816,401 articles

How a cancer diagnosis inspired a fresh outlook for one young musician

At the age of just 22, the very last thing you want to hear is that you have stage 4 cancer, but for some people the only response is to tackle it head on – which is just what Ellie Edna Rose-Davies didI barely noticed it at first. A bump on the right side of my neck, small but definite. I was 22 and had no health issues (I’d never even broken a bone), so I didn’t think much of the lump. But...

Robin Wall Kimmerer: ‘Mosses are a model of how we might live’

The moss scientist and bestselling author reveals the secrets of these primitive plants – and what they might teach us about surviving the climate crisisRobin Wall Kimmerer can recall almost to the day when she first fell under the unlikely spell of moss. “It’s kind of embarrassing,” she says. “I’ve always been engaged with plants, because I grew up in the countryside. That was my...

Storm expected to be another blow to Gulf Coast businesses

A weekend that was supposed to be filled with celebrations of Juneteenth and Father's Day has turned dreary in coastal Louisiana and Mississippi, where an unpredictable tropical weather system has brought wind, heavy rain and fears of flooding to a region where some have sandbags still left over from last year's record-breaking hurricane season.

New research adds a wrinkle to our understanding of the origins of matter in the Milky Way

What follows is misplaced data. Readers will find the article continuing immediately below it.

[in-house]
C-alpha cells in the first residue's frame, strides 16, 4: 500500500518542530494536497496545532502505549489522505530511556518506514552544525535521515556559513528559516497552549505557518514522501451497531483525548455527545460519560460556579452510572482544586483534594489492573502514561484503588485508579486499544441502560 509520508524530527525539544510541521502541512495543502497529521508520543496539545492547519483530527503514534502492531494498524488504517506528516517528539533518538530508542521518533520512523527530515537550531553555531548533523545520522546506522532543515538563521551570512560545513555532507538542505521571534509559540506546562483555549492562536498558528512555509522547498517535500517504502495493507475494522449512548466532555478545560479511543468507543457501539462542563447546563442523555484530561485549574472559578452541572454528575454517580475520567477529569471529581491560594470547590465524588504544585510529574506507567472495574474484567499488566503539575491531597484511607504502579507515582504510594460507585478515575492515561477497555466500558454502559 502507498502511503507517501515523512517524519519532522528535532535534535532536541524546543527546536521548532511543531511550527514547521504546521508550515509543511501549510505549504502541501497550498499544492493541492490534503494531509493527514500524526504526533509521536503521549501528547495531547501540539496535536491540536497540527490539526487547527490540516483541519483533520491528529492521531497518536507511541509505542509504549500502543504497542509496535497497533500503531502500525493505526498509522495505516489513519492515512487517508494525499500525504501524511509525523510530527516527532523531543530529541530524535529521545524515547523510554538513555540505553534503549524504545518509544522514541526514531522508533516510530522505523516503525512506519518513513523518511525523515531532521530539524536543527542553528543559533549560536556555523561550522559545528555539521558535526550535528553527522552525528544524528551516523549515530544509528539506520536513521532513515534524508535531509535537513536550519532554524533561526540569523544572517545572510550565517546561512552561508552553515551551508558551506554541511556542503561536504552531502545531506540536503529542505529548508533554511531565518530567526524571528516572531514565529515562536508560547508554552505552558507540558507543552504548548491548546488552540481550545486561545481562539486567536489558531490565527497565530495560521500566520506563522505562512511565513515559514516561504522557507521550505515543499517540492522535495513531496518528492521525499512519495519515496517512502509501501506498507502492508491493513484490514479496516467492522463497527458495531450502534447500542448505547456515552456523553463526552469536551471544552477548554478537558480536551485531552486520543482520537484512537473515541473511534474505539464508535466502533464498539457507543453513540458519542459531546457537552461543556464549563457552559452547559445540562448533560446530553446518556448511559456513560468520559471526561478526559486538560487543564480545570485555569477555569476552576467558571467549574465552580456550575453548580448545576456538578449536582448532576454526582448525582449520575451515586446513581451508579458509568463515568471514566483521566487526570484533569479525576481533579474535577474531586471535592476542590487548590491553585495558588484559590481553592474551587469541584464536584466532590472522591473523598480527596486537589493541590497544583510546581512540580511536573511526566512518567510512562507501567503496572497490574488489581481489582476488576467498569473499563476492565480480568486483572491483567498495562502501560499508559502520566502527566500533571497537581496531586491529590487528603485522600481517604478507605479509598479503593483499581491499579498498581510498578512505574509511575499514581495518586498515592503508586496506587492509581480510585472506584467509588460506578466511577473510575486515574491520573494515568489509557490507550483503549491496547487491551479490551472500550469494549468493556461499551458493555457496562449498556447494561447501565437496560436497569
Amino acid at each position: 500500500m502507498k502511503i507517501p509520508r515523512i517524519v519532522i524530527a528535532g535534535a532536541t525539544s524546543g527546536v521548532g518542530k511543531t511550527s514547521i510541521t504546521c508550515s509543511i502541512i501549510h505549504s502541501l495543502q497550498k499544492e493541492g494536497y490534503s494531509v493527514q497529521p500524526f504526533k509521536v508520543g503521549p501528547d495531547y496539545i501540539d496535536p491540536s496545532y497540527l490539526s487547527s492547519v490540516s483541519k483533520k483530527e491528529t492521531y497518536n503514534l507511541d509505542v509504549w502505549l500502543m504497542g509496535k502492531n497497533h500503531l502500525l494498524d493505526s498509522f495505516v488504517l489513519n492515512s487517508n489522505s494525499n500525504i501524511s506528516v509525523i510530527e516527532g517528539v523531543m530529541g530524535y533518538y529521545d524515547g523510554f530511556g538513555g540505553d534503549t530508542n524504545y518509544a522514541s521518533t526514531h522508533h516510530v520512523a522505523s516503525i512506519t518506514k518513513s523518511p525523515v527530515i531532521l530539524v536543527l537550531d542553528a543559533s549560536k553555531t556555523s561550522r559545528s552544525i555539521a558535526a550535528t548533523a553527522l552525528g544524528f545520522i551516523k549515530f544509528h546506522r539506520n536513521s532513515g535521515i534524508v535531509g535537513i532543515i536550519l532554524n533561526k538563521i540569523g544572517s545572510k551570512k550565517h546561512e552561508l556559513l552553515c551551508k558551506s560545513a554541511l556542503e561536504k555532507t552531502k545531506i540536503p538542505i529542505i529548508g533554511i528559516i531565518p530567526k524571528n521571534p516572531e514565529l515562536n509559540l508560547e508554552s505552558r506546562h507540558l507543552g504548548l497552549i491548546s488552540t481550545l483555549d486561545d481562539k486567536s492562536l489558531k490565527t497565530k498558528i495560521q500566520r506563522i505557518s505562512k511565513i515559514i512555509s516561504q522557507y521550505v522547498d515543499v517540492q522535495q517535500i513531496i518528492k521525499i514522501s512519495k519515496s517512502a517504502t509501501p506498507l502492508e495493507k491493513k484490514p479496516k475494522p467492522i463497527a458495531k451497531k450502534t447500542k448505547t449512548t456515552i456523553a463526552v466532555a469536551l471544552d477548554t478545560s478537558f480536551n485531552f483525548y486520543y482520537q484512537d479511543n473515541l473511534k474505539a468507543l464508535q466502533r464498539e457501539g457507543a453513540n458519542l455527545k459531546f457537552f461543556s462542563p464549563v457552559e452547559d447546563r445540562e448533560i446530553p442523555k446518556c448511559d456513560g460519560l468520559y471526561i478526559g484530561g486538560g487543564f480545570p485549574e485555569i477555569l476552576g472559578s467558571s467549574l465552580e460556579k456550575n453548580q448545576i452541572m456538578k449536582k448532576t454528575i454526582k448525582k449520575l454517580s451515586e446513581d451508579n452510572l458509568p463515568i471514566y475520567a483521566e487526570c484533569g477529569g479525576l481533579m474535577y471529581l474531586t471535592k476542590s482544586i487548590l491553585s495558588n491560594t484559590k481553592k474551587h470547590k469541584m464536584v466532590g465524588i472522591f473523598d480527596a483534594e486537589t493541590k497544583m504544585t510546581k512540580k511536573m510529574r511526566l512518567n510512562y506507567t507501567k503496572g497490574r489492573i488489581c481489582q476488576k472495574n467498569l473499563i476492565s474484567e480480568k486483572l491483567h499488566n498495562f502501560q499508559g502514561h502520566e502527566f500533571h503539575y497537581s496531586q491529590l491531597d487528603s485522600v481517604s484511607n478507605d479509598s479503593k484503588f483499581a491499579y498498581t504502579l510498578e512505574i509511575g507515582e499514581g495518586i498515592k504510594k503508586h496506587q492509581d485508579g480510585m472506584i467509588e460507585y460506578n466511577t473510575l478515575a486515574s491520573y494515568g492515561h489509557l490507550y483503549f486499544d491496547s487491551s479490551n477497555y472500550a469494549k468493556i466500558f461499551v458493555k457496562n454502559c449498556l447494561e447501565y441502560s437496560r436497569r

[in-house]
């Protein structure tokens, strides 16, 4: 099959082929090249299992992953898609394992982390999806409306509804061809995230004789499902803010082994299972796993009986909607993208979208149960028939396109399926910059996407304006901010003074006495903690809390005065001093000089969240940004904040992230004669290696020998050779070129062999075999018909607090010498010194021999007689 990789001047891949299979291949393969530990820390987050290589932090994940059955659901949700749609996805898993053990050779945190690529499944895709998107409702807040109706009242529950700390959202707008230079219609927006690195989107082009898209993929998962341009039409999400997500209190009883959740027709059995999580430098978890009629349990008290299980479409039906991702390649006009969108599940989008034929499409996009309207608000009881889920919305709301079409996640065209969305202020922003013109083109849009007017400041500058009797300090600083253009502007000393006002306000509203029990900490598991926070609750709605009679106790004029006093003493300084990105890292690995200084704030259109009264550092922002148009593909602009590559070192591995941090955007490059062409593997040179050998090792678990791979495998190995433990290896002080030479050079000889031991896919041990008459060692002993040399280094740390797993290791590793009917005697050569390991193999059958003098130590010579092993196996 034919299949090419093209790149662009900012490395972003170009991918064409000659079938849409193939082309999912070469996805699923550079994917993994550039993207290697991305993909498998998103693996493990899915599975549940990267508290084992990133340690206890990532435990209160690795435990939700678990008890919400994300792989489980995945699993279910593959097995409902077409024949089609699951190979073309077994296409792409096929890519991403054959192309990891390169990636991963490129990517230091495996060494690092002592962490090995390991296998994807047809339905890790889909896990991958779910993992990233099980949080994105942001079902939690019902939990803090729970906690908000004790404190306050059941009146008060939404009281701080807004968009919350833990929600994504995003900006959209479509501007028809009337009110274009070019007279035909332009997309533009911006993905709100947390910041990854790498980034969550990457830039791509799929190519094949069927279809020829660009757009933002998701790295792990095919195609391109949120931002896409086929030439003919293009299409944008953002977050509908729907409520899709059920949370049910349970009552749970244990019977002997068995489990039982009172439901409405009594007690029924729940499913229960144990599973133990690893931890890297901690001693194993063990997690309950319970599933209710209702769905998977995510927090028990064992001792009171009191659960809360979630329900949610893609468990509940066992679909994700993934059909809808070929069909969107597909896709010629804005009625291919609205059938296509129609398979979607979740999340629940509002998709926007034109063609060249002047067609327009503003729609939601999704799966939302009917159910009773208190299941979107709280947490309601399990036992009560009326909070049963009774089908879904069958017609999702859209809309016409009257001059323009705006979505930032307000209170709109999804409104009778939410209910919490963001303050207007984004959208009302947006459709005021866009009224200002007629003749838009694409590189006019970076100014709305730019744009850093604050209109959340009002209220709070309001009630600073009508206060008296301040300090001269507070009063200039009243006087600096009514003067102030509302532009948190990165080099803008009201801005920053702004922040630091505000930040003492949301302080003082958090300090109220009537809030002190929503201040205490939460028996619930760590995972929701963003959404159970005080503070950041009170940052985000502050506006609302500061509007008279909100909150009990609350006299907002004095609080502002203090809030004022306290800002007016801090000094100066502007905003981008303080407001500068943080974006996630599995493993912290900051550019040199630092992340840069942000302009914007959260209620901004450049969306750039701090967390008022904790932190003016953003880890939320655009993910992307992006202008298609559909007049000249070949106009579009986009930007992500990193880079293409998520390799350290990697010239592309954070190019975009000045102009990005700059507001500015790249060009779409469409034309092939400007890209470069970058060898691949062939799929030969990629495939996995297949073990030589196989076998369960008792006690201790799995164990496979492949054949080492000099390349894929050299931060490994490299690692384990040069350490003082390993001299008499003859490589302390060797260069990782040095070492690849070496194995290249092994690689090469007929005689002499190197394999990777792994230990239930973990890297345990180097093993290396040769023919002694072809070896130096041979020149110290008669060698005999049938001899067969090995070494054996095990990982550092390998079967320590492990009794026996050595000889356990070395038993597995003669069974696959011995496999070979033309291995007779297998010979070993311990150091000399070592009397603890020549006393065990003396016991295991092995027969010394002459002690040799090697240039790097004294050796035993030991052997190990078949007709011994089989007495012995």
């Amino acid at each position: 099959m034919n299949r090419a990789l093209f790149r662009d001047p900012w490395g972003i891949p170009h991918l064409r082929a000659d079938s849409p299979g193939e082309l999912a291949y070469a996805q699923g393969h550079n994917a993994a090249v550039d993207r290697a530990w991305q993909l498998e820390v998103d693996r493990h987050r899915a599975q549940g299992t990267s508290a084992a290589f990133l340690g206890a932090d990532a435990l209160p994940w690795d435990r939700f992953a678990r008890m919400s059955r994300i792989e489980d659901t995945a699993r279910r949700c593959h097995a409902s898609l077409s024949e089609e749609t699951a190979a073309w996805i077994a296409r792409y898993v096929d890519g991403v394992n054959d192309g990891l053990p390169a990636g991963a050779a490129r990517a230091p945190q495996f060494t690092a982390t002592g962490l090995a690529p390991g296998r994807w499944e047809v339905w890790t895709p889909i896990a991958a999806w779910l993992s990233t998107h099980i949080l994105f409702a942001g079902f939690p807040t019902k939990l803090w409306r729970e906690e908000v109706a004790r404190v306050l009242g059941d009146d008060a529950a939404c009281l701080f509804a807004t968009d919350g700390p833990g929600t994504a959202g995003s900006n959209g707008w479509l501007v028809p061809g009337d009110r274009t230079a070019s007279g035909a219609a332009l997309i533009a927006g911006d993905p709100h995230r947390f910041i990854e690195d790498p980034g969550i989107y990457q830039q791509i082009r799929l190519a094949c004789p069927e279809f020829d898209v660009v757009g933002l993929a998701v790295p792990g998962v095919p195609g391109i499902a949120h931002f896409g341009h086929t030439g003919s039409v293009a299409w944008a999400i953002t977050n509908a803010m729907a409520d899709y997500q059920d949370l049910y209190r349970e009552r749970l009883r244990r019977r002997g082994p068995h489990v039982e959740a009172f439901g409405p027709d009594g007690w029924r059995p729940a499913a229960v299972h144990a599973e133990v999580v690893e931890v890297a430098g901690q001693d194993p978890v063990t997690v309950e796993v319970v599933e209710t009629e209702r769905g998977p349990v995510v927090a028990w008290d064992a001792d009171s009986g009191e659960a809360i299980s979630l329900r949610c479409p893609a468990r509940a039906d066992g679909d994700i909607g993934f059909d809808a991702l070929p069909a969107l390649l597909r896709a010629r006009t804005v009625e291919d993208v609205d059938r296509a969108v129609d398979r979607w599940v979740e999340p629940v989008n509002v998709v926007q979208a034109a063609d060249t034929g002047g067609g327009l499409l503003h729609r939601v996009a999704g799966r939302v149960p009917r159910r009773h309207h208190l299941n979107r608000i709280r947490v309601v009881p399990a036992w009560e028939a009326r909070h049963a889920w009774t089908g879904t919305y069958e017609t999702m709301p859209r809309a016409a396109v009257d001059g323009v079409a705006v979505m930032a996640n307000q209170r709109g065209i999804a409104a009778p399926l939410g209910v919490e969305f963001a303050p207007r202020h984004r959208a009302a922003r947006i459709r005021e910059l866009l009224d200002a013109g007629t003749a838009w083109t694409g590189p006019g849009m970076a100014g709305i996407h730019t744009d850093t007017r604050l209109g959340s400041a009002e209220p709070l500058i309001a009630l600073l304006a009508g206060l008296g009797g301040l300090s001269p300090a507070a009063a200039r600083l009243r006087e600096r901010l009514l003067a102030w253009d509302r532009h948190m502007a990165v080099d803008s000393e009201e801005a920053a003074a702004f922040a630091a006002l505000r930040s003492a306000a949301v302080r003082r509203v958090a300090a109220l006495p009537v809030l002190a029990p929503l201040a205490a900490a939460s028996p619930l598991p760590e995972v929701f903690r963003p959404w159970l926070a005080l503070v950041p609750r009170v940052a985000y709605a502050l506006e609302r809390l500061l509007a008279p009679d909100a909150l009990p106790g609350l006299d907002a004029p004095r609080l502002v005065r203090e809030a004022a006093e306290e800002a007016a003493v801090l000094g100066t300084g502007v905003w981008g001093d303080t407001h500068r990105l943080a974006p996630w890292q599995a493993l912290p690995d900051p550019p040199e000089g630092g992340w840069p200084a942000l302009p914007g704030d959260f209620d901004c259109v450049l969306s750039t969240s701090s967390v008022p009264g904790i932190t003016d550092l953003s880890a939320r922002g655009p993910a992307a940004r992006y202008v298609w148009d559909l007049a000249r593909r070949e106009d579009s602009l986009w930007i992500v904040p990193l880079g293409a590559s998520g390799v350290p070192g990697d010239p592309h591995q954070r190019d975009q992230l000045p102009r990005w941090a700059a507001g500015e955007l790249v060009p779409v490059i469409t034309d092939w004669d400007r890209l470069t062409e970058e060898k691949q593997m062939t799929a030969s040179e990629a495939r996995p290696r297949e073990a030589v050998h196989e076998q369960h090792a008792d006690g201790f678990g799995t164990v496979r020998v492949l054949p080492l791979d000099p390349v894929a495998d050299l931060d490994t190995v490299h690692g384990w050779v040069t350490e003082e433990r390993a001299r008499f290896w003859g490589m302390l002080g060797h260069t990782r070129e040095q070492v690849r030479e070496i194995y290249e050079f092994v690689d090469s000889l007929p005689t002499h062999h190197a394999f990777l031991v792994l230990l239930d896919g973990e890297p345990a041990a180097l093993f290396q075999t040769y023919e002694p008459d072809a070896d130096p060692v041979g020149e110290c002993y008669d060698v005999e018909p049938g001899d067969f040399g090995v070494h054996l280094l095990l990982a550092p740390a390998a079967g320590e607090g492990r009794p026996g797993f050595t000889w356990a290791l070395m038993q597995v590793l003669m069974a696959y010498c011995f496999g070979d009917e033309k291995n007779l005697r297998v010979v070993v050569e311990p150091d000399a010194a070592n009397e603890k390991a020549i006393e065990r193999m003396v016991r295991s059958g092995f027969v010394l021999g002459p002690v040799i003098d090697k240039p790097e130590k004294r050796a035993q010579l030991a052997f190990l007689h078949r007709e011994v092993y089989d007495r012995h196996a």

New findings published this week in Physical Review Letters suggest that carbon, oxygen, and hydrogen cosmic rays travel through the galaxy toward Earth in a similar way, but, surprisingly, that iron arrives at Earth differently. Learning more about how cosmic rays move through the galaxy helps address a fundamental, lingering question in astrophysics: How is matter generated and distributed...

Blackologists and the Promise of Inclusive Sustainability

Historically, shared resources have often been managed with an aim toward averting "tragedies of the commons," which are thought to result from selfish overuse. Writing in BioScience (https://academic.oup.com/bioscience/article-lookup/doi/10.1093/biosci/biab052), Drs. Senay Yitbarek, Karen Bailey, Nyeema Harris, and colleagues critique this model, arguing that, all too often, such conservation has...

Common antibiotic found useful in accelerating recovery in tuberculosis patients

Researchers from NUS Yong Loo Lin School of Medicine's Infectious Diseases Translational Research Programme have discovered that the use of a common antibiotic, doxycycline, in combination with TB drug treatment, reduces the size of lung cavities and accelerates markers of lung recovery. This was done in a trial with 30 pulmonary tberculosis patients.

Robot-assisted surgery: Putting the reality in virtual reality

Cardiac surgeons may be able to better plan operations and improve their surgical field view with the help of a robot. Controlled through a virtual reality parallel system as a digital twin, the robot can accurately image a patient through ultrasound without the hand cramping or radiation exposure that hinder human operators.


FRIDAY 18. JUNE 2021


Memory helps us evaluate situations on the fly, not just recall the past